someone to hear your prayers, someone to care

Oh, hey, it’s my 500th post. Wave hello.

In addition to watching surreal TV and a variety of war movies, I’ve also been reading. Specifically: a steady diet of thrillers.

Lee Child: a retired British TV producer who turned his hand to the novel, his first book, Killing Floor, introduced the character of Jack Reacher. A discharged Military Policeman from the U.S. Army with a 50″ chest, he wanders the country with no fixed address and no permanent ties. He stumbles into trouble and cons, plans, cheats or brawls his way out of it every time.

I’ve read two books of Child’s: Persuader and One Shot. They’re formulaic but that doesn’t detract from their allure. Reacher may have the unreasonable martial prowess of all action movie stars – in One Shot he takes on five guys at once and kills a man by bear hug – but he doesn’t rely on it. Most of his mysteries he solves by outsmarting someone, or at least knowing a little more about the world. Jason Bourne meets Hercule Poirot.

Overthinking It has weaned me off the phrase “guilty pleasure,” which I would normally use to describe Child’s novels. Instead, I’ll say they speak to only one emotion: the laugh of triumph over a defeated foe. Fun beach and airport material.

Harlan Coben: I started reading thrillers on the advice of an agent and an editor, in order to improve my own writing. In that regard Coben’s writing has been the most instructional. Every novel of his I’ve read opens with a first paragraph that hooks me, strings it out to a first chapter that keeps me going, then turns it into a first half that carries me until the plot twist.

His stuff isn’t perfect, granted. The most interesting character in each novel is never the protagonist. The plot twists are predictable only in that they’re always the one thing that would turn the story most on its head at that moment (she’s not really dead!, etc). But his writing grips you and drags you into the heart of the action. It may be a formula, but so is Coca-Cola.

I’ve read Gone for Good and No Second Chance, and I may yet read more.

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Why is the thriller genre so easy for me to read?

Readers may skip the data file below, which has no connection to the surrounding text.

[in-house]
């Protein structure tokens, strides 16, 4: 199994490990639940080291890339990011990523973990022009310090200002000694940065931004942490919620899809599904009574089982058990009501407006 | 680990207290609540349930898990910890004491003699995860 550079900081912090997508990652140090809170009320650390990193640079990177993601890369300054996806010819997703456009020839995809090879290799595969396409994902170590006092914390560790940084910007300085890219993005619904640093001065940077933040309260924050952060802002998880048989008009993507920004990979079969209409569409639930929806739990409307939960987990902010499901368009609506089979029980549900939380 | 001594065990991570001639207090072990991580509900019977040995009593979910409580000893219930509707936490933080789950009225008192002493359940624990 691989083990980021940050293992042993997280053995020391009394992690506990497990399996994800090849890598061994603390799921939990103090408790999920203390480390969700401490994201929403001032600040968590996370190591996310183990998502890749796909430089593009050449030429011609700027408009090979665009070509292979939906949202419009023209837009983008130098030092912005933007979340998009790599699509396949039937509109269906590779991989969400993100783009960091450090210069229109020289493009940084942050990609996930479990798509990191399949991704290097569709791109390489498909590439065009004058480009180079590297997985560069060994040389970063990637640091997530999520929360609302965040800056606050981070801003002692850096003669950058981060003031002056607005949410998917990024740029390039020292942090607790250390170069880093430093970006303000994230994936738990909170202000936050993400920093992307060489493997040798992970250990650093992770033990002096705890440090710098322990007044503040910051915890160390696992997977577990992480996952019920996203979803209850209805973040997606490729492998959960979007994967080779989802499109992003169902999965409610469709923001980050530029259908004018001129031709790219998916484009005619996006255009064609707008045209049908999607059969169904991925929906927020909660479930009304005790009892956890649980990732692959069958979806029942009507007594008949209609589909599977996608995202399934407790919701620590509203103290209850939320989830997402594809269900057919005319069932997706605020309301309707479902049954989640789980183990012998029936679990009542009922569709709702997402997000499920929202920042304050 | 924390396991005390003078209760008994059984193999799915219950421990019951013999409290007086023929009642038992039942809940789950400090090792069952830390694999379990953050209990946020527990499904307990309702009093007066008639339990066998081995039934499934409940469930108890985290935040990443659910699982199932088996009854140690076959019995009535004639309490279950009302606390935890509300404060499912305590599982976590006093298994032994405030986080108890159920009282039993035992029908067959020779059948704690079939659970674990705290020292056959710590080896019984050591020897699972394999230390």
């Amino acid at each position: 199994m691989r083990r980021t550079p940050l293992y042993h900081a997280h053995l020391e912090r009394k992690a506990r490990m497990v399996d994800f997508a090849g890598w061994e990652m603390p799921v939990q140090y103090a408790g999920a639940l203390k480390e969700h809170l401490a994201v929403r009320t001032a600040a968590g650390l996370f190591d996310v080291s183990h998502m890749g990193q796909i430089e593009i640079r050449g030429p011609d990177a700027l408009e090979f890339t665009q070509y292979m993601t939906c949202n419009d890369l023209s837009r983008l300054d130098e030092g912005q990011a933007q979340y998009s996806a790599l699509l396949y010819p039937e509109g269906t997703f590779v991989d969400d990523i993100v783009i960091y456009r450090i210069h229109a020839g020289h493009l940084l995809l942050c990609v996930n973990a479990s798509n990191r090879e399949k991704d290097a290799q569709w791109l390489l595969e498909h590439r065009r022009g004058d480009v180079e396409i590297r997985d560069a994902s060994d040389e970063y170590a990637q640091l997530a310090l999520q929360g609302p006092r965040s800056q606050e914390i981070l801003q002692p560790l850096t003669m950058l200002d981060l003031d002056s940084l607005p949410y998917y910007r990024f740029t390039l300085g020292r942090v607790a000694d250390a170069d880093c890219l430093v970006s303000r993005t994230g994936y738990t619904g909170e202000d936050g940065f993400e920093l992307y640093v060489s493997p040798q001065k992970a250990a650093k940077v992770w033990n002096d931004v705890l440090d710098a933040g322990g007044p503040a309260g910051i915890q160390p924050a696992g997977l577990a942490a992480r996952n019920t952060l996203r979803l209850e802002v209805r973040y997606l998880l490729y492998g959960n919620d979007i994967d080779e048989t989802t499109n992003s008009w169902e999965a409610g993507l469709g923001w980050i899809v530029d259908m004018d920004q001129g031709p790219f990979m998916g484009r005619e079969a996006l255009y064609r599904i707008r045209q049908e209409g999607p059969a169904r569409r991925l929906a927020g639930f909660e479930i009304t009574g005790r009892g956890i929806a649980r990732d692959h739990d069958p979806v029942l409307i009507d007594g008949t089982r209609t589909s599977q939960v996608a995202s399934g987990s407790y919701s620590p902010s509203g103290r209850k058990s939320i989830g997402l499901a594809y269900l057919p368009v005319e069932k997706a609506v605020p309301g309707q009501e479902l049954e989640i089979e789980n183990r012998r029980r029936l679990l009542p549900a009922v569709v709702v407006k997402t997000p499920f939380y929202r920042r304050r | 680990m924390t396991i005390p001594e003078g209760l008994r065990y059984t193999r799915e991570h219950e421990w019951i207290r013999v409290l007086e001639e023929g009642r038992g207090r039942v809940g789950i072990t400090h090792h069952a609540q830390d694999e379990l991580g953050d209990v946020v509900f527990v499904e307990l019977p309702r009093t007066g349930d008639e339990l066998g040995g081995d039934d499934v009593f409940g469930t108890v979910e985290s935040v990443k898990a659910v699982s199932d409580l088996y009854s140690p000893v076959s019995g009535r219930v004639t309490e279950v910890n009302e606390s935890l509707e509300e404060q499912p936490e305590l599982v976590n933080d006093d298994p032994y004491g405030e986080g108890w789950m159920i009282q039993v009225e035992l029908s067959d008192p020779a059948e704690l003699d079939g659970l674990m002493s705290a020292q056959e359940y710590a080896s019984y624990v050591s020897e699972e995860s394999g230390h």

As I speculated earlier, thrillers tap into the lust for revenge we all have: the joy of a brutality sanctioned by polite society.

I think it speaks to that fundamental animal rage which all of us – who share more than 95% of our DNA with animals – carry. The “laugh in triumph over a defeated foe” that Orwell talks about: the brutal, pre-rational appeal of nationalism. We want to kill, and we want our killing to be sanctioned by a moral code. He hurt my family, therefore it’s okay if I cut off his fingers. He killed my wife, so it’s all right if I slaughter everyone he knows and burn his house to the ground. No impartial jury or outside observer would think that’s a proportional or fair response – but come on! I’m the Good Guy, so my savagery makes me driven. They’re the Bad Guys; their savagery makes them subhuman.

But ultimately, in stories like that, the tissue-thin distinction between Good Guys and Bad Guys suggests more than it divides. We don’t cheer the Good Guy because he did the right thing by stabbing the Bad Guy in the top of the skull. We cheer the Good Guy because he totally fucking killed that dude! Did you see that? We identify with him because he has his reasons – they took my job, they hurt my family, whatever – but that’s secondary. The chaotic, reptilian roar of victory after bashing someone’s neck seals the deal.


One Response

  1. I think writers like writing revenge thrillers so much because it makes it easy to avoid the trap of the passive protagonist. Vengeance is hard work.

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